After pages of dialogue, some of which I got rid of in the end —’Kill your darlings,’ as Arthur Quiller-Couch advised in his lectures On the Art of Writing — I was able to fill in the rest, and that was the secret of my writing Secrets.
Rochelle Jewel Shapiro’s first novel, Miriam the Medium (Simon & Schuster), was nominated for the Harold U. Ribelow Award. Her novel Kaylee’s Ghost is an Indie Finalist. She’s published essays in the New York Times and Newsweek and in many anthologies. Her poetry, short stories, and essays have appeared in the Coe Review, Compass Rose, the Griffin, Inkwell Magazine, the Iowa Review, the Los Angeles Review, the MacGuffin, Memoir And, Moment, Negative Capability, Pennsylvania English, The Carolina Review, and more. She won the Brandon Memorial Literary Award from Negative Capability. Shapiro is a professional psychic who currently teaches writing at UCLA Extension. Read more about her at her website. Find her on Twitter @RJShapiro
20 thoughts on “The Undercover Soundtrack – Rochelle Jewel Shapiro”
The influence of one medium of creation with another is something I had never considered.In each case humor is combined with statements that are to be presented..
Always great to open to new venues for inspiration. Marcel Duchamps stopped producing any art for ten years to play chess.
Wonderfull piece from a wonderful writer!
Thanks, Caroline – it was a pleasure to host Rochelle. Have you seen her previous post in the series? Look at the sidebar and you’ll find everything she’s posted here.
I’m so glad my music inspired you! I would never have guessed that’s how you arrived at your story.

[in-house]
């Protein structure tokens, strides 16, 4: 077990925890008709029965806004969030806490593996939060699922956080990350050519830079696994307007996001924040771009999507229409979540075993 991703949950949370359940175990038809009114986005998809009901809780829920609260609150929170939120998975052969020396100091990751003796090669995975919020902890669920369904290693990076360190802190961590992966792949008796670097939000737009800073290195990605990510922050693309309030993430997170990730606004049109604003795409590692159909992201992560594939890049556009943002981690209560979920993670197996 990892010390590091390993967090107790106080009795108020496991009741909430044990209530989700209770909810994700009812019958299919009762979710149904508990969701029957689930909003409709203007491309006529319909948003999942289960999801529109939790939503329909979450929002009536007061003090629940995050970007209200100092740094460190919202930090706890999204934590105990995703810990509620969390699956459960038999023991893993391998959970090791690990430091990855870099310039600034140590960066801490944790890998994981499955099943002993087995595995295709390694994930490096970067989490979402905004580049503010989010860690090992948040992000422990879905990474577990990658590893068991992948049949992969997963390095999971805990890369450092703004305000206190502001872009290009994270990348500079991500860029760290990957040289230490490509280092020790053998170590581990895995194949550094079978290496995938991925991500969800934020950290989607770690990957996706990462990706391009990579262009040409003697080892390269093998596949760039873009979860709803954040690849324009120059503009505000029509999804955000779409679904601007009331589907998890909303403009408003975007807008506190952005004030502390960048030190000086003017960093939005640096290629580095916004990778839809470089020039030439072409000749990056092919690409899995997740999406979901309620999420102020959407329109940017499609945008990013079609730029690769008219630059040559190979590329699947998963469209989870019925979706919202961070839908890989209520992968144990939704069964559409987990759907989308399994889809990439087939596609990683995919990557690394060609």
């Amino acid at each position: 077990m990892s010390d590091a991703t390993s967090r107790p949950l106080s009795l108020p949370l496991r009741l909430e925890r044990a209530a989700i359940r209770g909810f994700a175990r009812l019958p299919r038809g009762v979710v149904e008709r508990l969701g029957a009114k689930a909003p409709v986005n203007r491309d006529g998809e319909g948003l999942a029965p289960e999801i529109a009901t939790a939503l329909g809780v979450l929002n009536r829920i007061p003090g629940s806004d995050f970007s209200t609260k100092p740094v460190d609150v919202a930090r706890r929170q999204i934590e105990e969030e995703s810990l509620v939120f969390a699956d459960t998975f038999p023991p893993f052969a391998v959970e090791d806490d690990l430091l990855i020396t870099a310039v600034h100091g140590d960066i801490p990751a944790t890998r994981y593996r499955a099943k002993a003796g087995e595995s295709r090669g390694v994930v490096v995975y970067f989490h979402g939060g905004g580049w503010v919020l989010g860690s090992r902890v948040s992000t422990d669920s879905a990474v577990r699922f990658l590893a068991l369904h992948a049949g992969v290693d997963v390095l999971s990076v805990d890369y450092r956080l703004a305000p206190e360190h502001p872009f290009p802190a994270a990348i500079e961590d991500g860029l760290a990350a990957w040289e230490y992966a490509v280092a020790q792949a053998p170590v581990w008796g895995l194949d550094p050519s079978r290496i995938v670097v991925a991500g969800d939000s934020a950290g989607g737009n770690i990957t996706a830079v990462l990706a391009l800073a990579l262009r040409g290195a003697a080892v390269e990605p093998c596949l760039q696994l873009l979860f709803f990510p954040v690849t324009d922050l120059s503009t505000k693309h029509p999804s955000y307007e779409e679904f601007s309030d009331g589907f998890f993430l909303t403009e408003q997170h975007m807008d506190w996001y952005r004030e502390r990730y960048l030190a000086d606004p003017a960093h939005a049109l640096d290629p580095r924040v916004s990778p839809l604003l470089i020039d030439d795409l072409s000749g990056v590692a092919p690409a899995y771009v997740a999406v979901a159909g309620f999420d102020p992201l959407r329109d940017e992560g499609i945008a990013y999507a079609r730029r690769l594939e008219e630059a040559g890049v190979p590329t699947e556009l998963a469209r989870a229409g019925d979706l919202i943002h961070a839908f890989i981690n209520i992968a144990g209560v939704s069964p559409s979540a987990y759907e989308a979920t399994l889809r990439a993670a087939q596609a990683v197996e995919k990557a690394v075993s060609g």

The very Karen Siegel – word gets about! Delighted you found your way here, Karen, and thanks for leaving a comment.
Glad you enjoyed the piece, Caroline, especially since you know the composer, too.
Hi, Karen, Your work always inspires me. I’m either sobbing or laughing or agog. Best, Rochelle
What a fascinating connection! Rochelle, you have such an original way of thinking. working and seeing! I loved following your journey.
Thank you so much, Yona. You, too.
Thanks for stopping by, Yona! I love this post of Rochelle’s. She’s made a real artist’s connection here.
What a fascinating piece about composition and how much artists can learn from one another across genres! (See the Matisse cut-outs for another example: so much to learn as a writer from his use of negative and positive space…) And, such a lovely tribute from a mother-in-law to her daughter-in-law: upends the stereotypes pitting women against one another…
Thanks, Lisa! Nice to see you here. We were chatting a loooooooonnnnnnggggg while ago about you possibly appearing here. How’s your project going?
The Matisse cutouts also showed me how people can go on creating into old age if they have the right support, which fills me with hope. Best, Rochelle
I’m always fascinating by the processes of various writers as I’m often in that same place of struggling with an idea that is very much alive in my mind but that can’t seem to take shape as a story that works. I love your comparison of prose writing to music writing and its rhythms. Envisioning a piece of writing that way is beautiful and, for me at least, makes it less intimidating.
Hi Gabriela! I’ve been in that position too – struggling to bring a set of ideas into order. I find music slows the hurricane, suggests patterns and connections, and often a governing order that helps it fit together. Delighted you enjoyed Rochelle’s blog – do come back, we do this every week.
Thanks for your response, Gabriella. Yes, those ideas that need a job. Best, Rochelle.
Wonderful musical descriptions of Karen’s piece. And how you used it!
Thank you, Stephen. Best, Rochelle.